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The Calibration of Probabilistic Economic Forecasts

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  • John Galbraith

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  • Simon van Norden

    ()

Abstract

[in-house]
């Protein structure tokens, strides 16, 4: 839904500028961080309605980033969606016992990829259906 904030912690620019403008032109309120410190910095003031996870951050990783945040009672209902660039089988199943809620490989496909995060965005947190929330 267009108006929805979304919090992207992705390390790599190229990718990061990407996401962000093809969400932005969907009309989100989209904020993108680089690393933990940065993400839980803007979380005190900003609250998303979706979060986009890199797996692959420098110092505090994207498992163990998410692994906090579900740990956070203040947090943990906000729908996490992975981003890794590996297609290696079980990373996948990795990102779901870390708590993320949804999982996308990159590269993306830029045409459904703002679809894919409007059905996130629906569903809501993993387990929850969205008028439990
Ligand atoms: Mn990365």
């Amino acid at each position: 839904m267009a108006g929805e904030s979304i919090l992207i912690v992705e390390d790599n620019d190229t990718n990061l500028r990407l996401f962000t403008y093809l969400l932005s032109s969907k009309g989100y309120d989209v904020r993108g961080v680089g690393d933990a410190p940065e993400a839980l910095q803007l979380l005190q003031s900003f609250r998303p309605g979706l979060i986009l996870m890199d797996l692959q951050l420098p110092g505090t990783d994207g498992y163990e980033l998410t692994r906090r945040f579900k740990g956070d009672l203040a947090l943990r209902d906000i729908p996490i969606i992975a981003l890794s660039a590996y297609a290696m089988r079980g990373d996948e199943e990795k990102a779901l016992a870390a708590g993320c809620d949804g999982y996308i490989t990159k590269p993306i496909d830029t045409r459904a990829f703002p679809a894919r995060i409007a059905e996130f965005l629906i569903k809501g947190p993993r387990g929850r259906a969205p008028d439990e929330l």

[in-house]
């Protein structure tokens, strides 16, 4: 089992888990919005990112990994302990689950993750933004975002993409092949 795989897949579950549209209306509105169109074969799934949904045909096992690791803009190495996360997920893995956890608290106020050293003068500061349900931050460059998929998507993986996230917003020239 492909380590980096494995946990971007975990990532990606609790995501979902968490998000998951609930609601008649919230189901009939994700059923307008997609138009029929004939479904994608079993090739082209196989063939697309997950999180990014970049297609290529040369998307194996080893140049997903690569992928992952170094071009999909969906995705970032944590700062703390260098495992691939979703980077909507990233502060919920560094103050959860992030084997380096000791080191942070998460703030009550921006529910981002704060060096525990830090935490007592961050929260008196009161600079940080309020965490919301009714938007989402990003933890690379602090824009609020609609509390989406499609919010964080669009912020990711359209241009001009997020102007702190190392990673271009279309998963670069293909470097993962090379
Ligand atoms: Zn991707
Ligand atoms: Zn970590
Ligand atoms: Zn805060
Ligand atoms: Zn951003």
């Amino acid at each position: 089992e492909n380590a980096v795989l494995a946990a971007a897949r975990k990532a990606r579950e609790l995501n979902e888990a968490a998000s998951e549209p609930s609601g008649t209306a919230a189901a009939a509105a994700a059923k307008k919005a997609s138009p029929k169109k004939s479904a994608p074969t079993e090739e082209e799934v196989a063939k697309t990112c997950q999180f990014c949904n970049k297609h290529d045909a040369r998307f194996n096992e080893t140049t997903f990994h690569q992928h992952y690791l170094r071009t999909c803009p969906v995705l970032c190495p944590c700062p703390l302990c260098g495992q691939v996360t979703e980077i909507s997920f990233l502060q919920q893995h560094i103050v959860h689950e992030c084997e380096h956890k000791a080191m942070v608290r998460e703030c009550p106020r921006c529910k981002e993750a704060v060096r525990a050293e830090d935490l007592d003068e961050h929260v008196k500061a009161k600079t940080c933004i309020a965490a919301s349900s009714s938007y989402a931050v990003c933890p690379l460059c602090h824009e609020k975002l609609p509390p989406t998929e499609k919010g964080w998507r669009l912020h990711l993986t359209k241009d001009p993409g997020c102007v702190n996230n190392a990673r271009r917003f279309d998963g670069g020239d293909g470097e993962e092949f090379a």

A probabilistic forecast is the estimated probability with which a future event will satisfy a specified criterion. One interesting feature of such forecasts is their calibration, or the match between predicted probabilities and actual outcome probabilities. Calibration has been evaluated in the past by grouping probability forecasts into discrete categories. Here we show that we can do so without discrete groupings; the kernel estimators that we use produce efficiency gains and smooth estimated curves relating predicted and actual probabilities. We use such estimates to evaluate the empirical evidence on calibration error in a number of economic applications including recession and inflation prediction, using both forecasts made and stored in real time and pseudoforecasts made using the data vintage available at the forecast date. We evaluate outcomes using both first-release outcome measures as well as later, thoroughly-revised data. We find strong evidence of incorrect calibration in professional forecasts of recessions and inflation. We also present evidence of asymmetries in the performance of inflation forecasts based on real-time output gaps. Une prévision probabiliste représente la probabilité qu’un événement futur satisfasse une condition donnée. Un des aspects intéressants de ces prévisions est leur calibration, c’est-à-dire l’appariement entre les probabilités prédites et les probabilités réalisées. Dans le passé, la calibration a été évaluée en regroupant des probabilités de prévisions en catégories distinctes. Nous proposons d’utiliser des estimateurs à noyaux, qui sont plus efficaces et qui estiment une relation lisse entre les probabilités prédites et réalisées. Nous nous servons de ces estimations pour évaluer l’importance empirique des erreurs de calibration dans plusieurs pratiques économiques, telles que la prévision de récessions et de l’inflation. Pour ce faire, nous utilisons des prévisions historiques, ainsi que des pseudoprévisions effectuées à l’aide de données telles qu’elles étaient au moment de la prévision. Nous analysons les résultats en utilisant autant des estimations préliminaires que des estimations tardives, ces dernières incorporant parfois des révisions importantes. Nous trouvons une forte évidence empirique d’une calibration erronée des prévisions professionnelles de récession et d’inflation. Nous présentons aussi une évidence d’asymétries dans la performance des prévisions d’inflation basées sur des estimations des écarts de la production en temps réel.